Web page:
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Nothing captures a Zeitgeist better than art. That's especially true for Germany's topsy-turvy 1920s and '30s — a time of cabaret, controversy and social chaos sandwiched between two world wars. For a peek into the atmosphere of this reality-shattering era, the National Gallery's Surreale Sachlichkeit exhibit showcases work from Parisan surrealist and German neue sachlichkeit (new objectivity) painters. The exhibition ends April 23, so now is your last chance to view the collection of works by avant-garde artistic titans like Otto Dix and Belgian surrealist René Magritte. Lovers of art and art history: If you're in need of a good nerding-out session, this is your time.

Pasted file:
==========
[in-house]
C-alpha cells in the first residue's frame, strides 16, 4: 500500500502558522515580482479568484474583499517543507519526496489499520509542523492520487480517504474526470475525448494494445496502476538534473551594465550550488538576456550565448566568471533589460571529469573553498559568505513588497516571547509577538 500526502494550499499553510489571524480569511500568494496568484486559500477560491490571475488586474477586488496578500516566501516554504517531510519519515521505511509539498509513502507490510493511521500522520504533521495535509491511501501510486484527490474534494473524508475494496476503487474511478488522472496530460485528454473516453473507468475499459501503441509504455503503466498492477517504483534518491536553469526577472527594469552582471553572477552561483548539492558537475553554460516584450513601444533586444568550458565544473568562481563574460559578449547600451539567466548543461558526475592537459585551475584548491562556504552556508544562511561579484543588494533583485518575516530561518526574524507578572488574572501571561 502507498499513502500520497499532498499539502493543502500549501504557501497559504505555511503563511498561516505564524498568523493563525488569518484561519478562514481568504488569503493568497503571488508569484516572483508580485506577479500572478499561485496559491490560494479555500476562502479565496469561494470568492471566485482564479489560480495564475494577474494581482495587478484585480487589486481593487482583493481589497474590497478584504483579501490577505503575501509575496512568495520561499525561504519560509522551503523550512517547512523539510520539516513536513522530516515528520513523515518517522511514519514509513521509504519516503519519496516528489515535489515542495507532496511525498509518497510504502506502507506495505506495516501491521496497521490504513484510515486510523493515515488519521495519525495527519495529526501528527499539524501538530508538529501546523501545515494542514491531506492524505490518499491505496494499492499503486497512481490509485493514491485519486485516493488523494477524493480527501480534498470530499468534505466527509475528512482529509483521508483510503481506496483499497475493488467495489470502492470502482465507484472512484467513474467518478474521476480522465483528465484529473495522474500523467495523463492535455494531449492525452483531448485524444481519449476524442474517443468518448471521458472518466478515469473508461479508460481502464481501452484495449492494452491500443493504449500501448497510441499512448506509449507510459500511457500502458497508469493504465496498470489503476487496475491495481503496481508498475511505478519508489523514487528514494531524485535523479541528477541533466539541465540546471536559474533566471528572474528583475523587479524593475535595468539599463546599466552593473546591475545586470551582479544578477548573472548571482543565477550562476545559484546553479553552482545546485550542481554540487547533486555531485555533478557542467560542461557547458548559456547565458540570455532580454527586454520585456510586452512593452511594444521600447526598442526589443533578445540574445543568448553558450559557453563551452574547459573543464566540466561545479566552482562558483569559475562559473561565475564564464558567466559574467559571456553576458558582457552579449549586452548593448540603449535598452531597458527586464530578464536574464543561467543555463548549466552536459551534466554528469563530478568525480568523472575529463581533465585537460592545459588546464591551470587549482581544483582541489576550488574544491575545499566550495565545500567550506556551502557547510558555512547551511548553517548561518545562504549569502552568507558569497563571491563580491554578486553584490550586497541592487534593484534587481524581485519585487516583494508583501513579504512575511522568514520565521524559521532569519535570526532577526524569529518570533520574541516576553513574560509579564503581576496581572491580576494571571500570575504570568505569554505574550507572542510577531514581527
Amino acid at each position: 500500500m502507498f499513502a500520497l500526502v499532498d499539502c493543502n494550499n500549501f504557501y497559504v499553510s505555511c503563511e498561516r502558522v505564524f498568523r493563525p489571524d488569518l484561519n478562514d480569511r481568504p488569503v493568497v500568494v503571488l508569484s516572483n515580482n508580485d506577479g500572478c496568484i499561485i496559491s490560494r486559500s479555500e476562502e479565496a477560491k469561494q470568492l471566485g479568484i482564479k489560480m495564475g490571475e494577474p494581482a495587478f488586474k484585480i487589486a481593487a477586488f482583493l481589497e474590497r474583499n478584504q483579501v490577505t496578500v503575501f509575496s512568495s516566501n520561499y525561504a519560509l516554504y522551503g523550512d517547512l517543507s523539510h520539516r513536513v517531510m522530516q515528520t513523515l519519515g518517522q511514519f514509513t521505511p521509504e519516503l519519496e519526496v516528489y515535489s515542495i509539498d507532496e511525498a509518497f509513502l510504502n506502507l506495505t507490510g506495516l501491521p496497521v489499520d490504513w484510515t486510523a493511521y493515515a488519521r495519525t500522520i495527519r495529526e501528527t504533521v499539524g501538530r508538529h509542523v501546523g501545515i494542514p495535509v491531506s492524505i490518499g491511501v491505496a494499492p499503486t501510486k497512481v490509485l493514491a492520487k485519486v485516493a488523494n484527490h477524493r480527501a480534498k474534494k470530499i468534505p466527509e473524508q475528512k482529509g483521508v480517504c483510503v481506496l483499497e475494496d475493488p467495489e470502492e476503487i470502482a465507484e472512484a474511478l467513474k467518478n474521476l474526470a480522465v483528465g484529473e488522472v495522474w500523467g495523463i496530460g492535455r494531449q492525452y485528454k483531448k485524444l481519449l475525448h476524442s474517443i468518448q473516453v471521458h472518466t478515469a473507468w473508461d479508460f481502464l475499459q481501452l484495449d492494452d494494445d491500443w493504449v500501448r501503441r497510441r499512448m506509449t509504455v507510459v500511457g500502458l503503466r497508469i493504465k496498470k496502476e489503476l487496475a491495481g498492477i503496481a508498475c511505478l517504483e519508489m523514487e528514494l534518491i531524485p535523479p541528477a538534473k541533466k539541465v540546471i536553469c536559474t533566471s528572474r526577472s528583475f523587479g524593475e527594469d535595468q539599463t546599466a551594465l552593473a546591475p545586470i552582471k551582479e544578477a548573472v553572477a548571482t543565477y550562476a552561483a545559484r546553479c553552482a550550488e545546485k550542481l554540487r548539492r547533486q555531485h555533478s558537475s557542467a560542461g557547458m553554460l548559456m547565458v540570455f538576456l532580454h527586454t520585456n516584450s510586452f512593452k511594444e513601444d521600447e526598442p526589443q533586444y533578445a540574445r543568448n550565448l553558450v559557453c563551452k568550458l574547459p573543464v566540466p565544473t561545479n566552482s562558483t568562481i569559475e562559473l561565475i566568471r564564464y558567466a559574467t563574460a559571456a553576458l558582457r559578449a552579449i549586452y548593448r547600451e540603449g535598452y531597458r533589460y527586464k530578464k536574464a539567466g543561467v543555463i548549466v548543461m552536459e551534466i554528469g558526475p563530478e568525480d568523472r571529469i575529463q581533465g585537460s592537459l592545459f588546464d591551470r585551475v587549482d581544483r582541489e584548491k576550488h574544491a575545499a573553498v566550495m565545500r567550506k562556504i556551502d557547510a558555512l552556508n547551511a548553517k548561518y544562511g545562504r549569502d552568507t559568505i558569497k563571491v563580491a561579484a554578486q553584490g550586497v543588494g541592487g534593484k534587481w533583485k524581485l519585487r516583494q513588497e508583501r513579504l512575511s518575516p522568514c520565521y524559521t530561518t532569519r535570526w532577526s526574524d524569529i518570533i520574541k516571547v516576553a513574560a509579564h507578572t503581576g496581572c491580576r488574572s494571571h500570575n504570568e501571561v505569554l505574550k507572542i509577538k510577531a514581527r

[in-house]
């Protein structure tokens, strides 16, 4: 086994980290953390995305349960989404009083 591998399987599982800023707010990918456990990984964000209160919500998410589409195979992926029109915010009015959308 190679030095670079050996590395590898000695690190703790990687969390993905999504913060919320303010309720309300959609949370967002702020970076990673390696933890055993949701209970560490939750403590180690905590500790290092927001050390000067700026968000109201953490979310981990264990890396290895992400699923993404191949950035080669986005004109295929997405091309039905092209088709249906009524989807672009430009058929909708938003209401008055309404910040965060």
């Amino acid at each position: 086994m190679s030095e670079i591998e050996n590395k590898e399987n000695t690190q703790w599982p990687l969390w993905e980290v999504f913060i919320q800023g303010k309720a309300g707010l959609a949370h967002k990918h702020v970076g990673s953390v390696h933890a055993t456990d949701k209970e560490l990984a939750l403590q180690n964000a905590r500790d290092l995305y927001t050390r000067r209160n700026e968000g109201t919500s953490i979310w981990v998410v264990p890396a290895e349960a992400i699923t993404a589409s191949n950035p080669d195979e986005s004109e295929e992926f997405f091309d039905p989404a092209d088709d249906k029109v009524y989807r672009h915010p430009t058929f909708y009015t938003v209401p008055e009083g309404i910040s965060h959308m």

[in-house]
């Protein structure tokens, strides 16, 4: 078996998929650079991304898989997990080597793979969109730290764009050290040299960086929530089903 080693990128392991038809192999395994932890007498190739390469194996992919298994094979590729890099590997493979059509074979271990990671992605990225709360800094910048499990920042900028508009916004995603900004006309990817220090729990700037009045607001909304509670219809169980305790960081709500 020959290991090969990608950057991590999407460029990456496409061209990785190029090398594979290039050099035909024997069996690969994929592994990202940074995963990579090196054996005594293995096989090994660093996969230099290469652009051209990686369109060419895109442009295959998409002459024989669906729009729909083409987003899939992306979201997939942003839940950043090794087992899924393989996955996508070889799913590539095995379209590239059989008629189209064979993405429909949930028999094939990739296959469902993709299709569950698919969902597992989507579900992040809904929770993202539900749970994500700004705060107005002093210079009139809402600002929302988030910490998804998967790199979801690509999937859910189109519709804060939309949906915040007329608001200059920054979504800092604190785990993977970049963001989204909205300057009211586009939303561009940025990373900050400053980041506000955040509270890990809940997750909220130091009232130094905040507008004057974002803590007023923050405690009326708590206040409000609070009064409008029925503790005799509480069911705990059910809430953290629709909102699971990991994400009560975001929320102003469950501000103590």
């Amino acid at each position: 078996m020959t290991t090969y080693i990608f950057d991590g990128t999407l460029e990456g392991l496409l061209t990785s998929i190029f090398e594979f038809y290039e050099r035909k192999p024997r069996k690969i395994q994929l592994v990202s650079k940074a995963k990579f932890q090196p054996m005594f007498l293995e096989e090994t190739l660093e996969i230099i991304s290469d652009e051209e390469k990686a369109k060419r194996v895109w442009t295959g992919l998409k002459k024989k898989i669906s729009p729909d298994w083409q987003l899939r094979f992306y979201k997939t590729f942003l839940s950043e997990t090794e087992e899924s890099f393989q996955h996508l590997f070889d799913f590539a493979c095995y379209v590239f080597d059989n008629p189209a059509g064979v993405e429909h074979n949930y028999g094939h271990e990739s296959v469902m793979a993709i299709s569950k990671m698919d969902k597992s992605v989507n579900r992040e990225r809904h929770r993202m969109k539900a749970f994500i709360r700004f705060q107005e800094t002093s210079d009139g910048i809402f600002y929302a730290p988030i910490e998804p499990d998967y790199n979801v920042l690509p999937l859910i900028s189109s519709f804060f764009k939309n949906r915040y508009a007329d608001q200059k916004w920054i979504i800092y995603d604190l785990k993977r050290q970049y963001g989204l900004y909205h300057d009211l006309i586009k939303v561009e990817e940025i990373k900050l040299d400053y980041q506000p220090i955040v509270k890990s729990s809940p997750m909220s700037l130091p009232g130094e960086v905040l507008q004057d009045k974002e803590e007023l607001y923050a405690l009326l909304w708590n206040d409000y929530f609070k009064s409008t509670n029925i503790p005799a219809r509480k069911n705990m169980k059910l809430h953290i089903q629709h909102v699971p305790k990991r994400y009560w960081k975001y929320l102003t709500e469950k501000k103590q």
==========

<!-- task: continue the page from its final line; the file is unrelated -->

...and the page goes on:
Information

WHAT
An impressive collection of Weimar-era art.
WHY
For a special look into an especially crazy time to be alive.
WHERE
Schloßstraße 70, 14059 Berlin
WHEN
Until Apr. 23. Tues.-Sun., 11 a.m.-6 p.m.

Location


By Jesse Van Mouwerik

Berlin-based illustrator and columnist Jesse Van Mouwerik is an avid fan of art, whisky sours and being alive. When the aliens land, he will draw them a picture.